Productivity and GTD

Why a To-Do List Is Not Enough

AUTHOR: Francisco Sáez
“Checking items off a to-do list doesn’t determine progress; focusing on your priorities is what counts.” ~ Frank Sonnenberg
To do list 2

Today, the to-do list is probably the simplest and most used tool by those who try to put some order in their daily activity. Basically, it is just a list of things to do, usually on the same day or in a short period of time, that is somehow ordered by priorities.

To-do lists come from the world of time management. They were invented at the beginning of the last century to improve the productivity of people whose daily work was well defined and, therefore, could dedicate themselves to the tasks of the list, one after the other, without being interrupted.

We love these lists for several reasons. The main one is simplicity. A simple paper where we point out what needs to be done and check off what is already done, can it be simpler? In addition, they provide us some structure and help lessen the anxiety that causes chaos. They even provoke addiction, due to the Zeigarnik effect and that we feel great good every time we eliminate an element from the list.

But having psychologically a good predisposition to use lists does not mean that a simple to-do list is the best way to be organized.

Today, this kind of performance is almost always impossible. Job responsibilities are becoming increasingly blurred, the variety of tasks to get done is much higher and we are subject to constant interruptions, mainly due to mobile phones and email.

In these times, where responsibilities at work are increasingly diffuse, the variety of tasks to get done is much higher, and we are subject to constant interruptions mainly due to mobile phones and email — among other things — a to-do list is not precisely the best method to help you manage your attention effectively.

There are a number of basic reasons why a simple to do list—written on paper or entered in your computer’s calendar—is often not enough:

  • They are not flexible. Changing priorities cannot be correctly handled due to the speed at which they happen and the complexity of the factors that determine them. A modern self-management system should allow you to make the best decisions based on the options available at any given time.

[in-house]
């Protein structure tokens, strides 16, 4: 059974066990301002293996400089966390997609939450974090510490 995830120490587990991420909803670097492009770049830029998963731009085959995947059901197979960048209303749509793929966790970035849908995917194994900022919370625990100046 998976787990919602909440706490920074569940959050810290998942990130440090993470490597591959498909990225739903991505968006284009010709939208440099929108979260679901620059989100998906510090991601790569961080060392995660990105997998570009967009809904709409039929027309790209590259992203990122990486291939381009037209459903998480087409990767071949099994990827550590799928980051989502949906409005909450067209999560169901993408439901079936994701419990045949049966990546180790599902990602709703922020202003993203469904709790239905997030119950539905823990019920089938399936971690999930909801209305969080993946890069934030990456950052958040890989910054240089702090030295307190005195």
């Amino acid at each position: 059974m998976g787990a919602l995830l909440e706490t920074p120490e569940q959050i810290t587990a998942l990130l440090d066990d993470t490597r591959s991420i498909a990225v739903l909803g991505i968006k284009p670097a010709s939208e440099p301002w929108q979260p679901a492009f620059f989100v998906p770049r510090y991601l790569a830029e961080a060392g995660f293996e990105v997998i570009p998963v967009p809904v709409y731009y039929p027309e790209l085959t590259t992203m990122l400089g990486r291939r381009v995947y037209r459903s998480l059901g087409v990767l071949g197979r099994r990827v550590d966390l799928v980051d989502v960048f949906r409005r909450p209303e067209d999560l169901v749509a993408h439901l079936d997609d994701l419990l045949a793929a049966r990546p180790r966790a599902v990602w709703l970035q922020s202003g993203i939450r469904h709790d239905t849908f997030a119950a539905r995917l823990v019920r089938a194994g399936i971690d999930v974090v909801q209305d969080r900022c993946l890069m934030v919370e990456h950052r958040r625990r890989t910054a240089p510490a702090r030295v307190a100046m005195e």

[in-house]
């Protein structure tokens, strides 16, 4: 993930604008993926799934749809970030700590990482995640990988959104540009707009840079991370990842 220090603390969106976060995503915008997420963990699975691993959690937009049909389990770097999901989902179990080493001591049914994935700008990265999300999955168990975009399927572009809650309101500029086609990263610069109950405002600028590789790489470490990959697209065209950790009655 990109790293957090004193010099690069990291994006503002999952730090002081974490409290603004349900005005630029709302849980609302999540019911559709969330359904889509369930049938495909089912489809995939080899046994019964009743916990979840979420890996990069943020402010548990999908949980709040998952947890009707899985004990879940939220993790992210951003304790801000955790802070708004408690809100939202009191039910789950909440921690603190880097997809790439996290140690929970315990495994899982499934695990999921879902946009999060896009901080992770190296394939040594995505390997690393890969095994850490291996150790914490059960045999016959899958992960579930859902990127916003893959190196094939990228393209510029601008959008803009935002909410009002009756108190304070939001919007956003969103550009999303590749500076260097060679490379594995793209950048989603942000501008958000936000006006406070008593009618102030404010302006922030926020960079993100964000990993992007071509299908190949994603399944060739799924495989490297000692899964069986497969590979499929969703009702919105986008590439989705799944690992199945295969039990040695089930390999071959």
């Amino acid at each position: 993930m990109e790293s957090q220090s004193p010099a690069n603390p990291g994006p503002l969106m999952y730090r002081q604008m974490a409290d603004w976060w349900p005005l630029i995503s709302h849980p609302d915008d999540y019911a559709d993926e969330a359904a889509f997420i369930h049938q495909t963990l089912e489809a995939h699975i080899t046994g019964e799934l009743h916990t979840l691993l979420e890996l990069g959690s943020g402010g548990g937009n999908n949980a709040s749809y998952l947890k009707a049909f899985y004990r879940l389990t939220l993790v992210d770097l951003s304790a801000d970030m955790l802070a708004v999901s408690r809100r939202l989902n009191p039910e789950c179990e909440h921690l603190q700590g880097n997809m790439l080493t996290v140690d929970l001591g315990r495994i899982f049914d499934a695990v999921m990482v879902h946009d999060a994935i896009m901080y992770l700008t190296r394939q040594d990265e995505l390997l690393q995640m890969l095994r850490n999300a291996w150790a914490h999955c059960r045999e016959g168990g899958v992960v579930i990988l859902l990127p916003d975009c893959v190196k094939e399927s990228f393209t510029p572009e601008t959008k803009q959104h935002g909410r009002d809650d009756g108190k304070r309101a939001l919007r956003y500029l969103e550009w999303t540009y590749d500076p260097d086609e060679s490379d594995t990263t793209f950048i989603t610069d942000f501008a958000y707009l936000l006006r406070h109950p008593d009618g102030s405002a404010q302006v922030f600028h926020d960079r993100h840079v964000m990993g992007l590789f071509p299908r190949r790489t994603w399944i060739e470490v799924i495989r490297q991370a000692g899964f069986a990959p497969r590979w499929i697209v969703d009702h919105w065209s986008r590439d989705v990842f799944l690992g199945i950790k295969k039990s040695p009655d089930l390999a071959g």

• They are incomplete. They only allow you to manage a very small portion of your reality.
  • They mix information of different nature. These lists contain all kinds of stuff you can capture: actions, results, delegated tasks, information, ideas, etc. Mixing such diverse elements into one list goes against the meaning of organizing.
  • They lack context. When is the best time to do this task? What tools do I need? Does anyone else have to intervene? Where is the support material, if the task is complex?
  • They focus on the urgent. Often, the priority we give to each task depends more on its urgency than on its importance, which makes these lists impose a reactive way of life. An interesting article on this subject is Elisabeth Hendrickson’s The Tyranny of the To Do List.
  • They lack perspective. To do lists answer to the question “What do I have to do today?” which eliminate a broader vision of our long-term goals (“What do I want to do in my life?”).
  • They are time-consuming. According to a study by Jared Sandberg for The Wall Street Journal (Though Time-Consuming, To-Do Lists Are a Way of Life), 30% of people who use to-do lists spend more time managing their lists than doing what’s on them.

Of course, having a to-do list is much better than nothing, but are they really enough to manage your day-to-day life efficiently?

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